While my family might be used as an example for a success story, Food Stamps are not necessarily easy to obtain. While a single mother might be able to hold a job, that specific job could only be paying minimum wage. This is not enough to pay the bills, and if it is, the bills are paid first and food usually falls last. Food being last on the priority list, in most occurrences, leads to stopping by the nearest fast food chain for a couple of dollar menu items, therefore raising the obesity rates in the U.S. But that is a separate issue. Jobs that pay minimum wage will oftentimes qualify as making “too much money” by government standards, which denies the benefit of food stamps. Some ways to combat this scenario would be to base food stamp eligibility on amount of hours worked per week, rather than amount made each hour.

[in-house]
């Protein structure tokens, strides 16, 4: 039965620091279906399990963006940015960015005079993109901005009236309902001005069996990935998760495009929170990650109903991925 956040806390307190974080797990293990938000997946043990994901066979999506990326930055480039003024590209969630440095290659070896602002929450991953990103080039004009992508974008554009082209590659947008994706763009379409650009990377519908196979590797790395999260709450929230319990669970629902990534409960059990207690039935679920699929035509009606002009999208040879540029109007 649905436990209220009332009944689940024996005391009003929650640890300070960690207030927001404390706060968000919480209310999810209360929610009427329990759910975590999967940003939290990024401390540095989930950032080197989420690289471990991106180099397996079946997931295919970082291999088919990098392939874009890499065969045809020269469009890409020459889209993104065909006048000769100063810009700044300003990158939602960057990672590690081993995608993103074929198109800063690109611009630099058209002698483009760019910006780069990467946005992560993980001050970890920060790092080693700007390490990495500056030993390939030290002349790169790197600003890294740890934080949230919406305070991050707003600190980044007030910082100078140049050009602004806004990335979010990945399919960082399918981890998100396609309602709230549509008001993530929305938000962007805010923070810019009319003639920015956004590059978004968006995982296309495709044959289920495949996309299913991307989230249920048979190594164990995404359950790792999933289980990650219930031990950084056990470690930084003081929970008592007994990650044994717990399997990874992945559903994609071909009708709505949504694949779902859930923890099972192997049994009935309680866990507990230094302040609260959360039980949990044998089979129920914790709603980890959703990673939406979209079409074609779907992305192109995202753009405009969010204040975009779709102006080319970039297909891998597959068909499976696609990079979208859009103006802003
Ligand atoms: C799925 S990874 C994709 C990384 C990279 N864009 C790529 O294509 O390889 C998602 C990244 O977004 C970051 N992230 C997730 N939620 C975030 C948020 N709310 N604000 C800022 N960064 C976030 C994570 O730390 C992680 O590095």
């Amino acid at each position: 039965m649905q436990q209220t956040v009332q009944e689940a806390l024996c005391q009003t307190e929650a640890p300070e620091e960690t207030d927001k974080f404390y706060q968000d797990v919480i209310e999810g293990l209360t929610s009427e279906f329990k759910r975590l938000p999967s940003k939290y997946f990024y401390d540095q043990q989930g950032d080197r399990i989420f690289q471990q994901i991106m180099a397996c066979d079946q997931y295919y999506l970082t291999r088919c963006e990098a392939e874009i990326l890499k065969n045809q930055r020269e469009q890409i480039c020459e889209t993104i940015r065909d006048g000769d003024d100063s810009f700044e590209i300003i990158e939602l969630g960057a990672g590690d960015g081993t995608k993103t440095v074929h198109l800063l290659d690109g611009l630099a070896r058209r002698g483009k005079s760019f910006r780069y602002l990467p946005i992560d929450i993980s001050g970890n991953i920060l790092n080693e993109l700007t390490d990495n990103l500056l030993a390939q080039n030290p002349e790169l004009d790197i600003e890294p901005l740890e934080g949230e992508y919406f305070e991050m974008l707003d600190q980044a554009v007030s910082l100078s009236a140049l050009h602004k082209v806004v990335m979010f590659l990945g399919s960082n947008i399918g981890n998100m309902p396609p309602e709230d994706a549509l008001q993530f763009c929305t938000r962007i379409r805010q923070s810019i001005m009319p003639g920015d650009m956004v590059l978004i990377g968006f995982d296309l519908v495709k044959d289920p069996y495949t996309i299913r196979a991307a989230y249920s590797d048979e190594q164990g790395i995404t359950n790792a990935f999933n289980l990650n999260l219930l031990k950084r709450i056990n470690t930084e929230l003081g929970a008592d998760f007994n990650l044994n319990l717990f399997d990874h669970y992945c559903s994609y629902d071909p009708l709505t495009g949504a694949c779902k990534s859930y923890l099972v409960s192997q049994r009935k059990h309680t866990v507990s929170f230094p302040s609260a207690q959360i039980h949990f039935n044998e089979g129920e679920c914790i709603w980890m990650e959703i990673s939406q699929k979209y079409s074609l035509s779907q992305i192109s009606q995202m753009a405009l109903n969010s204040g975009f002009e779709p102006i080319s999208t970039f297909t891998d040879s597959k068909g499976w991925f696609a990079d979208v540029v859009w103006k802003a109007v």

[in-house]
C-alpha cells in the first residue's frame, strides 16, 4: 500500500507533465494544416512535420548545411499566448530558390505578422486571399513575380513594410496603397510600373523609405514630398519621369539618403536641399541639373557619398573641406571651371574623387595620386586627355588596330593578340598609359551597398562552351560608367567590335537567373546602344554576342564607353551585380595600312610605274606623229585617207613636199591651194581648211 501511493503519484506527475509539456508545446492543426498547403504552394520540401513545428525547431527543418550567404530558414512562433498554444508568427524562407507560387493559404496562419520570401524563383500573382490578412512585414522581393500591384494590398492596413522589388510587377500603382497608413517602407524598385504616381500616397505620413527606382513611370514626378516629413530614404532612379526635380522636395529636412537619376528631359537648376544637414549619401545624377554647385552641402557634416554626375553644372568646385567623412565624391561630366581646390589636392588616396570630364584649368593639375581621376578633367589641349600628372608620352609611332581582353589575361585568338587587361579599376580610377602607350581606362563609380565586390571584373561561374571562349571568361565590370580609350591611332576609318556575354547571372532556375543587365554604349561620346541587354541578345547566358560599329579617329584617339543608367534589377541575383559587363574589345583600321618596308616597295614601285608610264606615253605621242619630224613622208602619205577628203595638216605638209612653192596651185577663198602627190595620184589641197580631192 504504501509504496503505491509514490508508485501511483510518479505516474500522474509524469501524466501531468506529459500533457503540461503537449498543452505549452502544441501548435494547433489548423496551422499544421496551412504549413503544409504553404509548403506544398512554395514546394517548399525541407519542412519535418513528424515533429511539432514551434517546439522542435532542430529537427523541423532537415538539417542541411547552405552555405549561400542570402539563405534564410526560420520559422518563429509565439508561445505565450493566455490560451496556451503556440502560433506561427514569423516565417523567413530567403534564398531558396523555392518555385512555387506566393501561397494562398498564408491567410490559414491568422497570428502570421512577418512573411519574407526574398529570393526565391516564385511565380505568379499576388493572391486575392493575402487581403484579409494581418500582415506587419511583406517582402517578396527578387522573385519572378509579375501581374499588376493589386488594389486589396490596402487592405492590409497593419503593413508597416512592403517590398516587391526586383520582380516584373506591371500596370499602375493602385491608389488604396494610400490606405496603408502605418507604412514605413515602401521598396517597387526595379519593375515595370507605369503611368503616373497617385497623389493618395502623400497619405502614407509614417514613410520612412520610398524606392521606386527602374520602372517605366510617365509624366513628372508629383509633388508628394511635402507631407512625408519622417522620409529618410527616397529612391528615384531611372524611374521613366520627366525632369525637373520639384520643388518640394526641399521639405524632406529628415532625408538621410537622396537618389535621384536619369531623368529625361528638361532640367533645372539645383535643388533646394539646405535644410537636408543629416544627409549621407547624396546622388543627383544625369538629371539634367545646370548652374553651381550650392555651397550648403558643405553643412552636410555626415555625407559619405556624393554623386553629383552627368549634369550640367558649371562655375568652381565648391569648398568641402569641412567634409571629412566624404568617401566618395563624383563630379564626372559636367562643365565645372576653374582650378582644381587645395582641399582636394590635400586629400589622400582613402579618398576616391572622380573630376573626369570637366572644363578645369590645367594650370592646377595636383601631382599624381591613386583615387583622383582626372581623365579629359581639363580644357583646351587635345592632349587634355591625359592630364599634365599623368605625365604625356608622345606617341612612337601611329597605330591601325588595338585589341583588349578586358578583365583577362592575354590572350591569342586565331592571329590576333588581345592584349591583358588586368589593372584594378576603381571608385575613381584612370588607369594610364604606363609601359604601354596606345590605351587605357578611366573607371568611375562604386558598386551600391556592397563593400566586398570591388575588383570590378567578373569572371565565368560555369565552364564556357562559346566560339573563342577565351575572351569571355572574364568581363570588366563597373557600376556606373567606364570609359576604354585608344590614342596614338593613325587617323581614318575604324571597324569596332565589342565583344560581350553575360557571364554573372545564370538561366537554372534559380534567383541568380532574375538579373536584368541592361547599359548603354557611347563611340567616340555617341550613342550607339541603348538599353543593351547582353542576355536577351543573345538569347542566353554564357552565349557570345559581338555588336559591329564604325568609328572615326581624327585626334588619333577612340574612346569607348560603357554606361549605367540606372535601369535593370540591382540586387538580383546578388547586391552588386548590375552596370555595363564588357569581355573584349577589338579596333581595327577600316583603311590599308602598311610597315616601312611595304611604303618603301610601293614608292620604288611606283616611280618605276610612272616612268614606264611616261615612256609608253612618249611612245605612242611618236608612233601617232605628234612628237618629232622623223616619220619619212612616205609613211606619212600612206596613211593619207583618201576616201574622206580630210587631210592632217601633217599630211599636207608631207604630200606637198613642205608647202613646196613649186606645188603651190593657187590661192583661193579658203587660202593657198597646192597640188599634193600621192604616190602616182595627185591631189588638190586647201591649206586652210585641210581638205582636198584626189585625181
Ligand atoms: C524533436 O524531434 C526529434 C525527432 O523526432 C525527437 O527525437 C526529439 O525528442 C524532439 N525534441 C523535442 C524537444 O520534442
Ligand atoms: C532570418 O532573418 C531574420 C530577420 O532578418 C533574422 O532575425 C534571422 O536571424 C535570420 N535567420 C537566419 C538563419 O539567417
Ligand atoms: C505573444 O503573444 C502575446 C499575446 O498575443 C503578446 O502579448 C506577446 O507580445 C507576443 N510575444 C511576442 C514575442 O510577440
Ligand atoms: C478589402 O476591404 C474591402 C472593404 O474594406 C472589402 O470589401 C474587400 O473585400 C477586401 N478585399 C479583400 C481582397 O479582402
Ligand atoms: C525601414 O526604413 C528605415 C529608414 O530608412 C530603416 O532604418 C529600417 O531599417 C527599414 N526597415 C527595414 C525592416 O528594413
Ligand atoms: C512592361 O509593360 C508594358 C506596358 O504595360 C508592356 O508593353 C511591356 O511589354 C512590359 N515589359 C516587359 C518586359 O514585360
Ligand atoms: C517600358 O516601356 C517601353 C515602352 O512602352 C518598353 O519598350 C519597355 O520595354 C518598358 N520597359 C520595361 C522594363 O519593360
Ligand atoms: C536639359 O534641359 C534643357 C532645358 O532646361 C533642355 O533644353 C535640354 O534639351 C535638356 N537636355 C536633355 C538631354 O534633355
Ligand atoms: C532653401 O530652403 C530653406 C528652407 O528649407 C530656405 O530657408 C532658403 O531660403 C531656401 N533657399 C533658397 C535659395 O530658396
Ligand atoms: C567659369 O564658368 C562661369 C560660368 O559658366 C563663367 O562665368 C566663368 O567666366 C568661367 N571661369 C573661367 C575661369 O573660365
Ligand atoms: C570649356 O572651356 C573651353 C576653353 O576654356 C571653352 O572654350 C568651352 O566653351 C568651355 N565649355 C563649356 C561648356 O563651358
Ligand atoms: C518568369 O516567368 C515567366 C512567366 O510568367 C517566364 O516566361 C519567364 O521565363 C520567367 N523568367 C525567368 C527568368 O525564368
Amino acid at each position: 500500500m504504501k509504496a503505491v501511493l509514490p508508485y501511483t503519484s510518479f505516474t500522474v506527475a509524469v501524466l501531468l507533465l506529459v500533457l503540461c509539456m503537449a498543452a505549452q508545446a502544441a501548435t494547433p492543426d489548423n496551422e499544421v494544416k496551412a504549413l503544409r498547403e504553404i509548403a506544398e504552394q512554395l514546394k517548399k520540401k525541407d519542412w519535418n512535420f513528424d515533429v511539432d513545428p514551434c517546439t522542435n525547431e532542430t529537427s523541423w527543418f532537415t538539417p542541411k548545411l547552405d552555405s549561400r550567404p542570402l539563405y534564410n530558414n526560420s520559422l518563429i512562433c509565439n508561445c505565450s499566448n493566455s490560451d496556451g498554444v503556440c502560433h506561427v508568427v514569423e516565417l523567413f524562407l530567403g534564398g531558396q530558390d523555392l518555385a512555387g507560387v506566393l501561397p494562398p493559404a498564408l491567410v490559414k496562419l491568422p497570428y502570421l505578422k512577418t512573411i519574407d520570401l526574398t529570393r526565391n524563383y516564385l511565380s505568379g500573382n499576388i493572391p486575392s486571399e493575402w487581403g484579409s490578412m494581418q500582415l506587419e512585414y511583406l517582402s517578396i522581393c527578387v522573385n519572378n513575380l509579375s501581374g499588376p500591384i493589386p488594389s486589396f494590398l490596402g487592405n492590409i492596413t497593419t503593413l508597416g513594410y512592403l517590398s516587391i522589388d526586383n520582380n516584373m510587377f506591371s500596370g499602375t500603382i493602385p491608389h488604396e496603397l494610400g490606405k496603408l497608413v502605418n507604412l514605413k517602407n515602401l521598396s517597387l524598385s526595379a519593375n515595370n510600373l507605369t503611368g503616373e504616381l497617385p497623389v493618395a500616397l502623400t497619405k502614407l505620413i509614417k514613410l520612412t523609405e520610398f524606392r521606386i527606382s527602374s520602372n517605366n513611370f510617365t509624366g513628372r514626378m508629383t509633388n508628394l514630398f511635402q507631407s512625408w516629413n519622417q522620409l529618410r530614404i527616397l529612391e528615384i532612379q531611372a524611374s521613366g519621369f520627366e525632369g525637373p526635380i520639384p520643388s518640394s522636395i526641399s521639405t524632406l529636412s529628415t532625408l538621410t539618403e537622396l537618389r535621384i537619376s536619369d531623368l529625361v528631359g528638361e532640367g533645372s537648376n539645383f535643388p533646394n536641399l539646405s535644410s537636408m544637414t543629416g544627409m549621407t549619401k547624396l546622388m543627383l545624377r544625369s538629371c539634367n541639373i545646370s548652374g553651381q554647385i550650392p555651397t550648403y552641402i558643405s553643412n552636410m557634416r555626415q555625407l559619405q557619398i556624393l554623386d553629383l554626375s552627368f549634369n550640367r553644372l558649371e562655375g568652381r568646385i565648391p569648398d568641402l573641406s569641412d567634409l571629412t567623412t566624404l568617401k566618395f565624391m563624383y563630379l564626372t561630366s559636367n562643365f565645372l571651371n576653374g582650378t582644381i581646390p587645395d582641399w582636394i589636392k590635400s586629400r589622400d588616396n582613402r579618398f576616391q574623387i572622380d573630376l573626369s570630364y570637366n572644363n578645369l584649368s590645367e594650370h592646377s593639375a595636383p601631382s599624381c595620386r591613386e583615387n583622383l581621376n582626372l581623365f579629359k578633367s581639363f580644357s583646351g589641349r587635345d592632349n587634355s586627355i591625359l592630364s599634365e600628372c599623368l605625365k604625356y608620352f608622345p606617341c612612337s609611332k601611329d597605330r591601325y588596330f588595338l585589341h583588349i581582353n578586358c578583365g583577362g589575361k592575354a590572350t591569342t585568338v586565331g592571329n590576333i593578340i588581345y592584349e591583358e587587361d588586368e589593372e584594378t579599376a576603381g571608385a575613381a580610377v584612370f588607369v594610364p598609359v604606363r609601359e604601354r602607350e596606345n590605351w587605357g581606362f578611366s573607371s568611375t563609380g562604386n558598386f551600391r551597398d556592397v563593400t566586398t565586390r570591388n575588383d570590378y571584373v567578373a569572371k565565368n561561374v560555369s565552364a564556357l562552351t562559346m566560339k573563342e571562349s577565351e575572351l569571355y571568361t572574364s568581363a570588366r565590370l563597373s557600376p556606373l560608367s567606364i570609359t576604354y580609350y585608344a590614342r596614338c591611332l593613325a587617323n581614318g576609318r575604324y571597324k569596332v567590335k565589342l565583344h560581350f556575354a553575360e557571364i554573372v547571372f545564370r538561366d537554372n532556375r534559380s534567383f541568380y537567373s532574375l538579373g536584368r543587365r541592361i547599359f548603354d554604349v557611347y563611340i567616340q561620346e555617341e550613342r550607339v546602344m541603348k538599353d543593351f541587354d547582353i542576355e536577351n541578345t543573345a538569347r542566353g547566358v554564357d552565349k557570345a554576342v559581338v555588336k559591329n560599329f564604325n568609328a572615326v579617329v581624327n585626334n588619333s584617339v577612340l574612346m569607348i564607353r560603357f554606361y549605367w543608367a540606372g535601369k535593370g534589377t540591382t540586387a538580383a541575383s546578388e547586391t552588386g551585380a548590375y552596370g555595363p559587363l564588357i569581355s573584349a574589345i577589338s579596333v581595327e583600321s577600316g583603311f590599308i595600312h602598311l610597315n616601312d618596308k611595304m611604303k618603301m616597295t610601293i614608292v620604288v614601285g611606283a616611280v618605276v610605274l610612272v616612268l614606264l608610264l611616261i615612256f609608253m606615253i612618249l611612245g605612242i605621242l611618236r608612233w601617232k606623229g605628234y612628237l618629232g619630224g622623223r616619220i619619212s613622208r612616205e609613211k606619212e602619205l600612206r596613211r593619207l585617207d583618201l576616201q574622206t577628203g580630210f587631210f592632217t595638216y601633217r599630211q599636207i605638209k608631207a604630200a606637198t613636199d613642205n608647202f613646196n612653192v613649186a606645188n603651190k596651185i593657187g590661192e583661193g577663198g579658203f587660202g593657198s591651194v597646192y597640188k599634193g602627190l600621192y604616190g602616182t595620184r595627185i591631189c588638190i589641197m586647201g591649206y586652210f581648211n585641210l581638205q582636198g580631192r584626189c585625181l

On the other side of the argument, many working class Americans argue that too many people abuse the system. It has been reported that some may qualify for food stamps, and then go on to sell them for cash instead of using them to their false “benefit”. This deters people actually in need of government assistance from receiving the help they need to feed their families. A solution might be to drug test applicants for Food Stamps, to ensure that addiction might not be a factor in how badly assistance is needed. Of course it is always hard to pinpoint fraudulent behavior, but if our government is more aware of patterns of drug arrests as correlated to people receiving some form of welfare, the system might become more beneficial and concise to everyone involved.